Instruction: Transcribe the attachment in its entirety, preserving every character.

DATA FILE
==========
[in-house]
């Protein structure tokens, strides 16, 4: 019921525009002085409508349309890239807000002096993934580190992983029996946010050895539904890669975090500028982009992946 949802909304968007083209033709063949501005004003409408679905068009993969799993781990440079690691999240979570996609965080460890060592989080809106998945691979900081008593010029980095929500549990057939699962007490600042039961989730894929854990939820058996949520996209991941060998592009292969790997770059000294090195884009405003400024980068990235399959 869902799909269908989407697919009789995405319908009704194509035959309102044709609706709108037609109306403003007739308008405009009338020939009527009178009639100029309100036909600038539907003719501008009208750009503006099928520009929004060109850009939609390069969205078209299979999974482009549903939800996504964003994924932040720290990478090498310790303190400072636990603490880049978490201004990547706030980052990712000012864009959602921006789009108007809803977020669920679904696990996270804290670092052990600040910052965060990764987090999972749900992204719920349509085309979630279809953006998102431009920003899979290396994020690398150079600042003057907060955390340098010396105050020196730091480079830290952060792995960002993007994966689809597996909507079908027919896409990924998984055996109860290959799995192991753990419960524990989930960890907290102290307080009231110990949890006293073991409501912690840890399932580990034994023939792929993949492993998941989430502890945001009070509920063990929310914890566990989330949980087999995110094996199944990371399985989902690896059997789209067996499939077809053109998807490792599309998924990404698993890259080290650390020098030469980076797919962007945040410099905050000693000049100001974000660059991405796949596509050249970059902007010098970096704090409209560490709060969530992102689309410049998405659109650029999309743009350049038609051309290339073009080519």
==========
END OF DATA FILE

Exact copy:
[in-house]
């Protein structure tokens, strides 16, 4: 019921525009002085409508349309890239807000002096993934580190992983029996946010050895539904890669975090500028982009992946 949802909304968007083209033709063949501005004003409408679905068009993969799993781990440079690691999240979570996609965080460890060592989080809106998945691979900081008593010029980095929500549990057939699962007490600042039961989730894929854990939820058996949520996209991941060998592009292969790997770059000294090195884009405003400024980068990235399959 869902799909269908989407697919009789995405319908009704194509035959309102044709609706709108037609109306403003007739308008405009009338020939009527009178009639100029309100036909600038539907003719501008009208750009503006099928520009929004060109850009939609390069969205078209299979999974482009549903939800996504964003994924932040720290990478090498310790303190400072636990603490880049978490201004990547706030980052990712000012864009959602921006789009108007809803977020669920679904696990996270804290670092052990600040910052965060990764987090999972749900992204719920349509085309979630279809953006998102431009920003899979290396994020690398150079600042003057907060955390340098010396105050020196730091480079830290952060792995960002993007994966689809597996909507079908027919896409990924998984055996109860290959799995192991753990419960524990989930960890907290102290307080009231110990949890006293073991409501912690840890399932580990034994023939792929993949492993998941989430502890945001009070509920063990929310914890566990989330949980087999995110094996199944990371399985989902690896059997789209067996499939077809053109998807490792599309998924990404698993890259080290650390020098030469980076797919962007945040410099905050000693000049100001974000660059991405796949596509050249970059902007010098970096704090409209560490709060969530992102689309410049998405659109650029999309743009350049038609051309290339073009080519």